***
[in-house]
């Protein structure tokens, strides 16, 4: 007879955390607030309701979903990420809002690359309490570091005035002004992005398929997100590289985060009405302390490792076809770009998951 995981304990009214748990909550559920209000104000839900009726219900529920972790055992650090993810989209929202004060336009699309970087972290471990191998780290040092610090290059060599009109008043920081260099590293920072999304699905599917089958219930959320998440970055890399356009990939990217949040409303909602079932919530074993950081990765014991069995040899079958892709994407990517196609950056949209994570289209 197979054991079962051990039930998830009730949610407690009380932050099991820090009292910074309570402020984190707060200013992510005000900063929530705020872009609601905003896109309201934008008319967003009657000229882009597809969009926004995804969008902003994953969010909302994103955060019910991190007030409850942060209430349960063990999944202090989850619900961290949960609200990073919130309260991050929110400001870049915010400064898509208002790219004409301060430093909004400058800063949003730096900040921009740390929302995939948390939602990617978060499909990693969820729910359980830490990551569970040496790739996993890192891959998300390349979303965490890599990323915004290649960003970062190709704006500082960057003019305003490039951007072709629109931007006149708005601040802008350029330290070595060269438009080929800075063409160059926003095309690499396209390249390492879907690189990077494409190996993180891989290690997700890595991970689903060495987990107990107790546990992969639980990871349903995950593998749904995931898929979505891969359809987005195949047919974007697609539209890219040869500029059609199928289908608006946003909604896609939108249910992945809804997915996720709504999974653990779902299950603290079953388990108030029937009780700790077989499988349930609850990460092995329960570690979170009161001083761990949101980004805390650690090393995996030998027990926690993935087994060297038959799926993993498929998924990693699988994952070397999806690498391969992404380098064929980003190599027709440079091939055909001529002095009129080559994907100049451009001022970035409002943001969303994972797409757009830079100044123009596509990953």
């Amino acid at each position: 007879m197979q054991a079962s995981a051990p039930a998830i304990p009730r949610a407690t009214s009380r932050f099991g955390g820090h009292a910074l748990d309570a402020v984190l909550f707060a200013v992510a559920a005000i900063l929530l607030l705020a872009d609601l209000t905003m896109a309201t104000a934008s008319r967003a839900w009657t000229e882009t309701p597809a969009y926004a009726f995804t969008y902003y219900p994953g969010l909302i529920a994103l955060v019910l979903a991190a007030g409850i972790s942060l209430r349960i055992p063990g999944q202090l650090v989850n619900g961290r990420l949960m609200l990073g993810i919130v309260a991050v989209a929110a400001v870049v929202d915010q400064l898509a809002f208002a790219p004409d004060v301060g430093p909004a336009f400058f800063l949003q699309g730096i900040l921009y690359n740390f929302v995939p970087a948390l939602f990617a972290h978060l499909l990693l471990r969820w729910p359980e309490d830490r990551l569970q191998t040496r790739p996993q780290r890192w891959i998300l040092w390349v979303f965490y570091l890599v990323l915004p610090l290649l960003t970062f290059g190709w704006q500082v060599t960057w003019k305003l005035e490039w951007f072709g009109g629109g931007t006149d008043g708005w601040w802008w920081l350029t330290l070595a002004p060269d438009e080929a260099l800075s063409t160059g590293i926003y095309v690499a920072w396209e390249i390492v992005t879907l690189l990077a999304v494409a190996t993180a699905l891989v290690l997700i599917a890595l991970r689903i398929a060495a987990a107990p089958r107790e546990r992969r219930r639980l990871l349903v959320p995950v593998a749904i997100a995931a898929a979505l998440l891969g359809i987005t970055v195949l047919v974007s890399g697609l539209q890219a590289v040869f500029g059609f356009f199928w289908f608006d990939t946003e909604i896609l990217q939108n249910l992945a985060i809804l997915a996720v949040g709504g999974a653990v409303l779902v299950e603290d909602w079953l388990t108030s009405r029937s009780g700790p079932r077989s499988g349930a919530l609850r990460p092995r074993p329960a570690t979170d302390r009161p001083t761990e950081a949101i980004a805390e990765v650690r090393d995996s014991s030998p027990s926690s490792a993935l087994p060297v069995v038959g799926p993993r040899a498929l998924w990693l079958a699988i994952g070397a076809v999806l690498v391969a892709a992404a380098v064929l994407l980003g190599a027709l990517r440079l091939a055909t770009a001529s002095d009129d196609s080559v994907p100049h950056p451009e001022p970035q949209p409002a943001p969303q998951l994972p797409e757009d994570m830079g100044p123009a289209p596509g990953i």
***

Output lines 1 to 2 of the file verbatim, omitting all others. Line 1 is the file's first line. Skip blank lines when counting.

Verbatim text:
[in-house]
């Protein structure tokens, strides 16, 4: 007879955390607030309701979903990420809002690359309490570091005035002004992005398929997100590289985060009405302390490792076809770009998951 995981304990009214748990909550559920209000104000839900009726219900529920972790055992650090993810989209929202004060336009699309970087972290471990191998780290040092610090290059060599009109008043920081260099590293920072999304699905599917089958219930959320998440970055890399356009990939990217949040409303909602079932919530074993950081990765014991069995040899079958892709994407990517196609950056949209994570289209 197979054991079962051990039930998830009730949610407690009380932050099991820090009292910074309570402020984190707060200013992510005000900063929530705020872009609601905003896109309201934008008319967003009657000229882009597809969009926004995804969008902003994953969010909302994103955060019910991190007030409850942060209430349960063990999944202090989850619900961290949960609200990073919130309260991050929110400001870049915010400064898509208002790219004409301060430093909004400058800063949003730096900040921009740390929302995939948390939602990617978060499909990693969820729910359980830490990551569970040496790739996993890192891959998300390349979303965490890599990323915004290649960003970062190709704006500082960057003019305003490039951007072709629109931007006149708005601040802008350029330290070595060269438009080929800075063409160059926003095309690499396209390249390492879907690189990077494409190996993180891989290690997700890595991970689903060495987990107990107790546990992969639980990871349903995950593998749904995931898929979505891969359809987005195949047919974007697609539209890219040869500029059609199928289908608006946003909604896609939108249910992945809804997915996720709504999974653990779902299950603290079953388990108030029937009780700790077989499988349930609850990460092995329960570690979170009161001083761990949101980004805390650690090393995996030998027990926690993935087994060297038959799926993993498929998924990693699988994952070397999806690498391969992404380098064929980003190599027709440079091939055909001529002095009129080559994907100049451009001022970035409002943001969303994972797409757009830079100044123009596509990953």